I could not agree with you more. Getting to a stable release management process from ant requires a lot of maven learning, some amount of prototyping and substantial training efforts to get the entire process operationalised and internalised.
Unless one is clear why one wants to move to maven and what benefits are being hoped for it is probably better to stick to ant.
I believe one of the ways to increase the probability of making it work is to spend some spare time prototyping it, optionally demonstrating the results to those who (if) might be required to sign off on your additional efforts, getting the entire process sufficiently working with reasonable documentation including the various settings required to initialise a developer workspace and a clear illustrative explanation (even if it is 5-10 bullet points) of what will improve before attempting to operationalise the process on a broader scale.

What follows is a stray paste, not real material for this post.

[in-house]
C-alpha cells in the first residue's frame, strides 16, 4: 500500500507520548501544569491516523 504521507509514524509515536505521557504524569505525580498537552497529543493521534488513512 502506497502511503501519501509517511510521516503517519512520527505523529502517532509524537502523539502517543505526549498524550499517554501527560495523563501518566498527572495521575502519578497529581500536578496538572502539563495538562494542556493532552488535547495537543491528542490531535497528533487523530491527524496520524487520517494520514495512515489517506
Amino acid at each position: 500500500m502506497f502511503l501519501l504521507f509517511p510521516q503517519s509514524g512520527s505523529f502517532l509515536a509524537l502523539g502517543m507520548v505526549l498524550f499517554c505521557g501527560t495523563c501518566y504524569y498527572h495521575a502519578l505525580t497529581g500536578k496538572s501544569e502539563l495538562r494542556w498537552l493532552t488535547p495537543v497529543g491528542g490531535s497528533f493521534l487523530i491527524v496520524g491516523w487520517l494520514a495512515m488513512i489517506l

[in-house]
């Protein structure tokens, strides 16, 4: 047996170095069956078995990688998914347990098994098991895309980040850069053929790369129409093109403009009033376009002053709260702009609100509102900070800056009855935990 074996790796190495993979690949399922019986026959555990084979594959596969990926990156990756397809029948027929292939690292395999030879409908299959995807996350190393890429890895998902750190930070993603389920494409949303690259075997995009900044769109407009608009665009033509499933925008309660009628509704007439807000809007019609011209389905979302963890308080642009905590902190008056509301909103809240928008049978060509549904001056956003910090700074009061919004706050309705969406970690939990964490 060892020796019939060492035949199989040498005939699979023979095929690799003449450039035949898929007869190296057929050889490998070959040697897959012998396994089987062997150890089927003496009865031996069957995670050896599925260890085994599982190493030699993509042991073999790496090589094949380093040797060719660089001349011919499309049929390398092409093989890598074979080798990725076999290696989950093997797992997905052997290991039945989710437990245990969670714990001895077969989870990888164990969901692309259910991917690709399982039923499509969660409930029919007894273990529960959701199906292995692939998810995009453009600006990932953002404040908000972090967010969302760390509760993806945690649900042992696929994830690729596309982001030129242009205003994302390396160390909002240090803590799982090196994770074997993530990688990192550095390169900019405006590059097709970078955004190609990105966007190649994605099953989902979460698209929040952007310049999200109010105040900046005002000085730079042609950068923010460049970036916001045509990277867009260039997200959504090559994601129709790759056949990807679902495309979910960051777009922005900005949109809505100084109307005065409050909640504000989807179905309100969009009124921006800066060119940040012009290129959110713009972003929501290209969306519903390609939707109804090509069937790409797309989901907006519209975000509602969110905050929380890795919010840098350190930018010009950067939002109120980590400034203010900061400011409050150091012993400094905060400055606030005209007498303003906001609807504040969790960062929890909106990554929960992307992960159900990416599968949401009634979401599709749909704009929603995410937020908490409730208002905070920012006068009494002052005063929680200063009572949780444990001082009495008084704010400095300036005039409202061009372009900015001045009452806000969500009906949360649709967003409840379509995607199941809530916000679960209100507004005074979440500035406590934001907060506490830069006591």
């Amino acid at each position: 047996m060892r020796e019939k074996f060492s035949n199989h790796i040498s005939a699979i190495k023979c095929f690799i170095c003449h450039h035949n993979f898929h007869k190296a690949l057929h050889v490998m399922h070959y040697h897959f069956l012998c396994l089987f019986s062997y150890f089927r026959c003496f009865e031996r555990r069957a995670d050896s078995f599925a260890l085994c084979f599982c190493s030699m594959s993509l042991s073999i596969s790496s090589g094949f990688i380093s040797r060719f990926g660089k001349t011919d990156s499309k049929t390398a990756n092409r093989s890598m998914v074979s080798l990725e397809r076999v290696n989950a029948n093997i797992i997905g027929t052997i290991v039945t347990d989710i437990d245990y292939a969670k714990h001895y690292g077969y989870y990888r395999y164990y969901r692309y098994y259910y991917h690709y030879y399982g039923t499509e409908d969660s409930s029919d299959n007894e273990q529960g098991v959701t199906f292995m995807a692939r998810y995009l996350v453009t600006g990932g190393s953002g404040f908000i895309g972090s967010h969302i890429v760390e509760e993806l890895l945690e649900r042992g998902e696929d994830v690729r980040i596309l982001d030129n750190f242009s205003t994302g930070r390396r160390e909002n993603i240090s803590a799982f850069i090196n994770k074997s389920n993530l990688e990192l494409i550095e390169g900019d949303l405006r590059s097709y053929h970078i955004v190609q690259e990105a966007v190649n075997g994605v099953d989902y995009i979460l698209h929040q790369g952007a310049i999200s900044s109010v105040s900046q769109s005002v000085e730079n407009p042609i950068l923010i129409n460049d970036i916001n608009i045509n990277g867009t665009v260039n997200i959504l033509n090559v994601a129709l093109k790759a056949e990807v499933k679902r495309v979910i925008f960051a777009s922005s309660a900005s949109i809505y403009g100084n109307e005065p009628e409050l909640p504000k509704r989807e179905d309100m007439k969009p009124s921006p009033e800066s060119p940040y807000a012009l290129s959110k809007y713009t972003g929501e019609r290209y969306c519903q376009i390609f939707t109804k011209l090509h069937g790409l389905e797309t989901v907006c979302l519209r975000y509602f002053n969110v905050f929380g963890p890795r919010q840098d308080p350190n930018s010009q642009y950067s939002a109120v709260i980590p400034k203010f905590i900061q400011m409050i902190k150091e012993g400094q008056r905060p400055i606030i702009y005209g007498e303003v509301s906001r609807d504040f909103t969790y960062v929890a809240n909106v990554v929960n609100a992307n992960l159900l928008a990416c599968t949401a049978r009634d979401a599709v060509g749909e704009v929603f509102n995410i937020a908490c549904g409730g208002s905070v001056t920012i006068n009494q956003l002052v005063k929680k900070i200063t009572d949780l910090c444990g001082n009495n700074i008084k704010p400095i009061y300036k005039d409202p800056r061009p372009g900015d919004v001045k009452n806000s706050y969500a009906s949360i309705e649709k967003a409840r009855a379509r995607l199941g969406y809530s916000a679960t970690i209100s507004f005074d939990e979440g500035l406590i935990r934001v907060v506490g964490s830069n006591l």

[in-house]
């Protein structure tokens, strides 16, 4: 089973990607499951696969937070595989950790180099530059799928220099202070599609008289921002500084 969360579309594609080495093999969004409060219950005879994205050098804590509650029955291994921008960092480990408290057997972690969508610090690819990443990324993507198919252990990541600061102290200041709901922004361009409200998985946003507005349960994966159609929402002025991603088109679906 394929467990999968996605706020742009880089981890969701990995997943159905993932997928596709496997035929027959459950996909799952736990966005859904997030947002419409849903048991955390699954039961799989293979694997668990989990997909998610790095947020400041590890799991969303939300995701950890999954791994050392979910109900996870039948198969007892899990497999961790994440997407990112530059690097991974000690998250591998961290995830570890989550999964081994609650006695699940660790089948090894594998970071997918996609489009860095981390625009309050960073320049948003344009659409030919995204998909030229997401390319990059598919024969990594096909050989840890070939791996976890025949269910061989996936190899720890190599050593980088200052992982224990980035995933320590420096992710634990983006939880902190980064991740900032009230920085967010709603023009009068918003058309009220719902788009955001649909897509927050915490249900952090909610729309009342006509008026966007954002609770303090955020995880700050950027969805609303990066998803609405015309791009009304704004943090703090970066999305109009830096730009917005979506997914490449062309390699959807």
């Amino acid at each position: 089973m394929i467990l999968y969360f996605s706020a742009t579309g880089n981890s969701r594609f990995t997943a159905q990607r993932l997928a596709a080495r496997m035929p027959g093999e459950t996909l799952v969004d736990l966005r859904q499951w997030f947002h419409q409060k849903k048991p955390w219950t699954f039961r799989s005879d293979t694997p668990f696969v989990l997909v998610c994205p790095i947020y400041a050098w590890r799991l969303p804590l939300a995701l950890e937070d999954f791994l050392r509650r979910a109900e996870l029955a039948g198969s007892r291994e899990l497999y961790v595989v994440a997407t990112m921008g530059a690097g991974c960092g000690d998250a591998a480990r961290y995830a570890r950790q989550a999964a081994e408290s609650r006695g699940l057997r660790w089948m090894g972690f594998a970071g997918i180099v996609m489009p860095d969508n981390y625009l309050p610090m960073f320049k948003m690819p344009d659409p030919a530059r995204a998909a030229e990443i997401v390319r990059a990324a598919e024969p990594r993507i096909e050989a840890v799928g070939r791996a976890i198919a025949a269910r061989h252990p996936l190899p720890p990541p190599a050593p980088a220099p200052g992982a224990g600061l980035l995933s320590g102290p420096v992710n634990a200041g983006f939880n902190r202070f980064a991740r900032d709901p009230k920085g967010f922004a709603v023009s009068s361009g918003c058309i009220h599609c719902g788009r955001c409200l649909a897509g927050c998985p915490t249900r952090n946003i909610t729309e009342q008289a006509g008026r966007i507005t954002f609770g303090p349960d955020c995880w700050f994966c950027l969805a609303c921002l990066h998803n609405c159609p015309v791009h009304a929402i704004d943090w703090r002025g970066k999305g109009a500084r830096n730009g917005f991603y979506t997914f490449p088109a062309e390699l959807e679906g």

In my experience the movement to maven substantially improved the build quality and reduced the release risks. However the costs were substantial and the benefits justified them a few times over. The process of operationalising maven across a large development team (I introduced it across nearly 100 developers) is in itself a large effort which should get planned out.
Everything said bad about maven is usually true. There is no love for maven, only love/hate. I still use and promote maven for everything I can, and I hope that by 2015 it will prove to be a great and no longer hated project. Well, maybe 2020.
Main thing is not whether maven is the best standard build, but which standard build do you promote ? Ant and any other non-standardized builds mean make work forever, no matter how great it is.
If com.sun.javahelp in nbbuild is causing problems, file a bug in nbbuild to have it be removed – there is probably some other workaround. Best would be for the original bug in JH to be fixed and then we would bundle the new release.